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JEANIE WITH THE LIGHT BROWN HAIR
"I long for Jeanie and my heart bows low."
A SIR GALAHAD attitude marked Stephen's relations with girls and young women in his early youth at Pittsburgh and during his Cincinnati years. As to the love sentiments in his songs he would have agreed that "the truest poetry is the most feigning."1 Upon his return to Pittsburgh early in 1850 he fell into his routine as a professional composer of music, and he shortly fell also into what was not routine for him. Soon he was dreaming, this time not feigning, of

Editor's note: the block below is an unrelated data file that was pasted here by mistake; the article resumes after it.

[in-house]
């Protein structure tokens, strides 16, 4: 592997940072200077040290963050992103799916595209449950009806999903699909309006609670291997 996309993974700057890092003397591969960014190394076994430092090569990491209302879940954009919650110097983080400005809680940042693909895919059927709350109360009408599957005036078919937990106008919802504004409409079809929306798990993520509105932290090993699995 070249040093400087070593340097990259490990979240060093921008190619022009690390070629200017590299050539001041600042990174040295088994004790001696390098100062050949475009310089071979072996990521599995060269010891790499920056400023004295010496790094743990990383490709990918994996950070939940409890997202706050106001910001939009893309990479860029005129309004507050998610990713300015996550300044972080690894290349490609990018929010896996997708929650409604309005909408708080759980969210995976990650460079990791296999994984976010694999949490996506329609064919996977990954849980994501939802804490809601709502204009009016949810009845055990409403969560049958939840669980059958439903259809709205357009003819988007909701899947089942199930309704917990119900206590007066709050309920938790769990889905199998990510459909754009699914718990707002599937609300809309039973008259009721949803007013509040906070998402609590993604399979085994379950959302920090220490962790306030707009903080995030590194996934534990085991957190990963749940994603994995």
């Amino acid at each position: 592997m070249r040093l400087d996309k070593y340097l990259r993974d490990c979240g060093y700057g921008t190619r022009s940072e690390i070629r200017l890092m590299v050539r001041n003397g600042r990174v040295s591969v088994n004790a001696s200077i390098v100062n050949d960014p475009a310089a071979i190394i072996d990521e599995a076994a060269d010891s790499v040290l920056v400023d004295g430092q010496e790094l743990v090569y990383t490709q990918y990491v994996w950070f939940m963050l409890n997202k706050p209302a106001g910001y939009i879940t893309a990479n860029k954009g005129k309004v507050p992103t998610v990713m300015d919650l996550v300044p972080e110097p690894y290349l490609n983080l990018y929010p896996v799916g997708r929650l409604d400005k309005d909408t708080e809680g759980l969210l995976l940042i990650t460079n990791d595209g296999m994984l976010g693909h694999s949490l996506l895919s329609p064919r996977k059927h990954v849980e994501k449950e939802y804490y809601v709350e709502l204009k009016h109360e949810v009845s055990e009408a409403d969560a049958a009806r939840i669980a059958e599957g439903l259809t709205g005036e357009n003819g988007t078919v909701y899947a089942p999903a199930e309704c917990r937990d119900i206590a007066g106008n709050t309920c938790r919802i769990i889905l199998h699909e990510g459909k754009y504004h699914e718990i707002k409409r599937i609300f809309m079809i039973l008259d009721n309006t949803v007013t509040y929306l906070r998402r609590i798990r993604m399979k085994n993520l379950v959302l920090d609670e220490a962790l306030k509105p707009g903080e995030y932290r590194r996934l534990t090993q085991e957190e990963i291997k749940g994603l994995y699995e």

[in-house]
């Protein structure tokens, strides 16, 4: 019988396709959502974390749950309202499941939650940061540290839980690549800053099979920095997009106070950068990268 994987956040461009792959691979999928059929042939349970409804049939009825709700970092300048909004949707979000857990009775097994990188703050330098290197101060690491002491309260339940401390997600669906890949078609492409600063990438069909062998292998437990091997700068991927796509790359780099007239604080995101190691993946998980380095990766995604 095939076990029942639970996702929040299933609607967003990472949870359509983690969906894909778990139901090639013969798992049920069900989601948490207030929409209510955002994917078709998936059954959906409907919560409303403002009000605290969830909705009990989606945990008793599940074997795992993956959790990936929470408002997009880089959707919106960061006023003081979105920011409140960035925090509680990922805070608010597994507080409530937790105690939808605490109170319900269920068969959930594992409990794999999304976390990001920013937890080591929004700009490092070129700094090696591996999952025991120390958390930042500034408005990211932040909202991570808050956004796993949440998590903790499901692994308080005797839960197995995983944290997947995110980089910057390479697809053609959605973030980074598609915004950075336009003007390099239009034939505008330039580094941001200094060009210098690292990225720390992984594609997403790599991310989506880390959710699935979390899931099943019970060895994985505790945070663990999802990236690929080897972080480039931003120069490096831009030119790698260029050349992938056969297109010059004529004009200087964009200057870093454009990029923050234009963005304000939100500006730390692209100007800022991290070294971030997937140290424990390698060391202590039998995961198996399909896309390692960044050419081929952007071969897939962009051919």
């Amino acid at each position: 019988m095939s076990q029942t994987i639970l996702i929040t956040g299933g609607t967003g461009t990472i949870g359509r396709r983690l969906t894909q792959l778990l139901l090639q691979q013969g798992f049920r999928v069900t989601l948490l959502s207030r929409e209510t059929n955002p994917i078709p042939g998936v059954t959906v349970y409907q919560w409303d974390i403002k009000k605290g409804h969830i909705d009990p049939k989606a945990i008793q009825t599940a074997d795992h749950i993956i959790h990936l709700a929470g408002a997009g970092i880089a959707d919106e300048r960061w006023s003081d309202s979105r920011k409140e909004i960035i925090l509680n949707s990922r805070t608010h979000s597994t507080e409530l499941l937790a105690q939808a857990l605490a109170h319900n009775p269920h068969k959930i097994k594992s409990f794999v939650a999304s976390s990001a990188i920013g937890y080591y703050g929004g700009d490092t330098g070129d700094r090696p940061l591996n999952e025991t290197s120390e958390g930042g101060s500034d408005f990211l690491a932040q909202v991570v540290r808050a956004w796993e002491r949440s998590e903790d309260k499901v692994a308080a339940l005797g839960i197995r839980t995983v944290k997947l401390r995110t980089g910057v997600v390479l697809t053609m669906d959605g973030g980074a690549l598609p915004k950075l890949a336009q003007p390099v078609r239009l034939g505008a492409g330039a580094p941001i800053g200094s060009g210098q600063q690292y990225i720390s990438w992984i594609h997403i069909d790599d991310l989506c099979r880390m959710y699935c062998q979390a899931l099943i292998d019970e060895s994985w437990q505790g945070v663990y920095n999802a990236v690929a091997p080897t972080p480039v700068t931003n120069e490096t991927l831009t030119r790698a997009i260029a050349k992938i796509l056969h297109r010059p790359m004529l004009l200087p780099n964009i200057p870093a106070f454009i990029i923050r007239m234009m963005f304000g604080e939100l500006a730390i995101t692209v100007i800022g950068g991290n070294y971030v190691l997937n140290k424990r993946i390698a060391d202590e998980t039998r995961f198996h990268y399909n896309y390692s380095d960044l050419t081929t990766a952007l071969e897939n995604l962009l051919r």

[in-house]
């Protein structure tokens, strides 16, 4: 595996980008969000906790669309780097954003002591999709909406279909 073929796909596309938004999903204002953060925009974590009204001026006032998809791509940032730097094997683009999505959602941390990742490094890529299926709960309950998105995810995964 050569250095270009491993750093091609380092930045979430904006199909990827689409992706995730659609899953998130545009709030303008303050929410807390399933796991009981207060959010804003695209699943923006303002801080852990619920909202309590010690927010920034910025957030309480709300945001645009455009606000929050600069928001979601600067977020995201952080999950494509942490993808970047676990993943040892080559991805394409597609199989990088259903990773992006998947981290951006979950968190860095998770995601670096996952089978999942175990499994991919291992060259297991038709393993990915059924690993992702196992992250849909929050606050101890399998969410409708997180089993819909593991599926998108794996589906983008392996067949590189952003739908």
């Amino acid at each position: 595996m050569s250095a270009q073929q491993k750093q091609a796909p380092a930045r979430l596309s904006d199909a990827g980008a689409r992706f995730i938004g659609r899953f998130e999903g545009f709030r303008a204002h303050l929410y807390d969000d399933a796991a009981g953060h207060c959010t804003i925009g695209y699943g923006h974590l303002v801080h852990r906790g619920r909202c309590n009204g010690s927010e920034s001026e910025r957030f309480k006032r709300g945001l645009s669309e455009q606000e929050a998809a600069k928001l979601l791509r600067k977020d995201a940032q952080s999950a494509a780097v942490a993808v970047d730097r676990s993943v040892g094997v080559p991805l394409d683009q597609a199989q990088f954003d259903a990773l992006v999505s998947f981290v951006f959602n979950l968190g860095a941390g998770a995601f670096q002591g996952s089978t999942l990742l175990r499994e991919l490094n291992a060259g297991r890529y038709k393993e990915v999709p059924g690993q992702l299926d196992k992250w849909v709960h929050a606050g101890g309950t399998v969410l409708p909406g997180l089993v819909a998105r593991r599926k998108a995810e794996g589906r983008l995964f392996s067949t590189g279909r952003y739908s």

. . . Jeanie with the light brown hair Borne like a vapor on the summer air.2
Jeanie was Jane Denny McDowell, daughter of the late Dr. Andrew N. McDowell/ the physician who had attended Charles Dickens when he was ill at Pittsburgh in 184a/ and great-granddaughter of Professor McDowell who was, in 1799, president of the College at Annapolis, Md."3 That Stephen had known her as one of the local group of girls before going to Cincinnati is probable, since Dunning,